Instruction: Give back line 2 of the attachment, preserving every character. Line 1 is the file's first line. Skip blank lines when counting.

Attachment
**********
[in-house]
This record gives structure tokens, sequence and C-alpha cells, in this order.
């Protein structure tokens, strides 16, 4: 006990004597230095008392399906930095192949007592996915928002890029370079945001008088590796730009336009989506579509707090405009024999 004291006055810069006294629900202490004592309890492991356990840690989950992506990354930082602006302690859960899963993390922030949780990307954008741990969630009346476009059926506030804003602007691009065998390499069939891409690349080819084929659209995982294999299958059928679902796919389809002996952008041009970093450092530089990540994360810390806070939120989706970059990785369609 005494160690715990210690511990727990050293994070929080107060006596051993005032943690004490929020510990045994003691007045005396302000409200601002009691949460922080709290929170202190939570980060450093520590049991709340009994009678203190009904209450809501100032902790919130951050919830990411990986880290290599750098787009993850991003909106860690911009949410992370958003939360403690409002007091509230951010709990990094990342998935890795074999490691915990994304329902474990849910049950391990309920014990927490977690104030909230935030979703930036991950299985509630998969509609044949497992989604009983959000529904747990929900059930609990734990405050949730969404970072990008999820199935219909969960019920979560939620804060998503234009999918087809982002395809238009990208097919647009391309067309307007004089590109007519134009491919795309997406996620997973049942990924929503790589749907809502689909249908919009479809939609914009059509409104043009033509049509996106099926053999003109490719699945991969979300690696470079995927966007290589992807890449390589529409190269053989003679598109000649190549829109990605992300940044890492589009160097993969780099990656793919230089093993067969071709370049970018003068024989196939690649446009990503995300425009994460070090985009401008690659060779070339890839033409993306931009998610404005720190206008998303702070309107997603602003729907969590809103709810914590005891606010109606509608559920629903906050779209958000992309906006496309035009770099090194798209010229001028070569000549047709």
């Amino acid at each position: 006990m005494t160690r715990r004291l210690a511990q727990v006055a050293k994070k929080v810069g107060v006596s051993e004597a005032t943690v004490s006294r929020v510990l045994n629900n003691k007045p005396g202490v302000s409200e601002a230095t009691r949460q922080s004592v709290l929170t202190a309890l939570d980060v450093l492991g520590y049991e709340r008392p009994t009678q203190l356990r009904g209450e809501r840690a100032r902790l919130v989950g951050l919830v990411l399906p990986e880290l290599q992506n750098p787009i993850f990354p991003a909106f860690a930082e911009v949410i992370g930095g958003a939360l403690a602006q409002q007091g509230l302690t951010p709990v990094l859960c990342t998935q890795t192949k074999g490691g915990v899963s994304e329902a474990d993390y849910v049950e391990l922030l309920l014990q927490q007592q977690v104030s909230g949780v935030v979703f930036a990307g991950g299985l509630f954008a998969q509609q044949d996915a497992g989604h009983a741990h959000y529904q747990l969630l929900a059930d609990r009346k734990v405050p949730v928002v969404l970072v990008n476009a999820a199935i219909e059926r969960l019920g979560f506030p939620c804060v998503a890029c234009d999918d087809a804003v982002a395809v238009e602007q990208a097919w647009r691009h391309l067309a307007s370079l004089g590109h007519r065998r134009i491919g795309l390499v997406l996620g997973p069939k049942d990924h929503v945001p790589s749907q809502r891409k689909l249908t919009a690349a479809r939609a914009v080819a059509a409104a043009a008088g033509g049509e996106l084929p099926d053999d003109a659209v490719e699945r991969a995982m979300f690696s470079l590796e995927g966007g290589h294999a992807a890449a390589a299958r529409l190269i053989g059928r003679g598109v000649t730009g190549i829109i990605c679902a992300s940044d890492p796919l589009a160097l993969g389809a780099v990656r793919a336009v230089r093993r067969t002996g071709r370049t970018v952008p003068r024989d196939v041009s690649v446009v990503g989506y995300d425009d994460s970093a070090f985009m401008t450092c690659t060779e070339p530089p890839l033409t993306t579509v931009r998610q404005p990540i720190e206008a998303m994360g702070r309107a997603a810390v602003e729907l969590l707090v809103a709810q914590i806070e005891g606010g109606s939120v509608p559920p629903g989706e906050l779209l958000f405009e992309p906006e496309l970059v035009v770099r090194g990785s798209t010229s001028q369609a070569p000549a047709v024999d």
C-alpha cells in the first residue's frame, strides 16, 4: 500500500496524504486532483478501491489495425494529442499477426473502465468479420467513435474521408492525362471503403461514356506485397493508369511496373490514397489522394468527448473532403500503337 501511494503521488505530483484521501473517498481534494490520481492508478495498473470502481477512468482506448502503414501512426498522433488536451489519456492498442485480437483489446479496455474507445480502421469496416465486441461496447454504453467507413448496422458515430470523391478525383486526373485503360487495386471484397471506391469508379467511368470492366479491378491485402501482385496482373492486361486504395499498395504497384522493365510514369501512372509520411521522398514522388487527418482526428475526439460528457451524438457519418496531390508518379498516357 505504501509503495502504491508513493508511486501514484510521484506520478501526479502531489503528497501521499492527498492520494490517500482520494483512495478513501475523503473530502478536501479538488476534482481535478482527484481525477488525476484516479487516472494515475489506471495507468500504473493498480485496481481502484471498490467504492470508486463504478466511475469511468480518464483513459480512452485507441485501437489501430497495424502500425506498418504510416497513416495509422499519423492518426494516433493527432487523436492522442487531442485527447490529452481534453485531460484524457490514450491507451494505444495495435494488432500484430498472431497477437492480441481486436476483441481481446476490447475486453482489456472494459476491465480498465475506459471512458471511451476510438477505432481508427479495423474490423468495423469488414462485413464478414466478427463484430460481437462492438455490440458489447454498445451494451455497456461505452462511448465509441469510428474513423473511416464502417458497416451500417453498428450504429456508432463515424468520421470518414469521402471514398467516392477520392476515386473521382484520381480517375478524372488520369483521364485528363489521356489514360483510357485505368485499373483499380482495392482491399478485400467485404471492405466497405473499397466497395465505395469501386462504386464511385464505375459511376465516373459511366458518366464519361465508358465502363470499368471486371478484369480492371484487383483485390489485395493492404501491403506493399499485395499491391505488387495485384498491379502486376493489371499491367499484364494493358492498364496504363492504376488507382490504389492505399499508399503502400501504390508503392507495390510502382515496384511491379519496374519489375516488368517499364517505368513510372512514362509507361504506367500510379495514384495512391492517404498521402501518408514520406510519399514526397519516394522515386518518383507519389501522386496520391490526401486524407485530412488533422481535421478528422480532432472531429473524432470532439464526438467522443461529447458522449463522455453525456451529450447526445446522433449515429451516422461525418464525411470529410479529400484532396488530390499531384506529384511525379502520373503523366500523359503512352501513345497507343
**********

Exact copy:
This record gives structure tokens, sequence and C-alpha cells, in this order.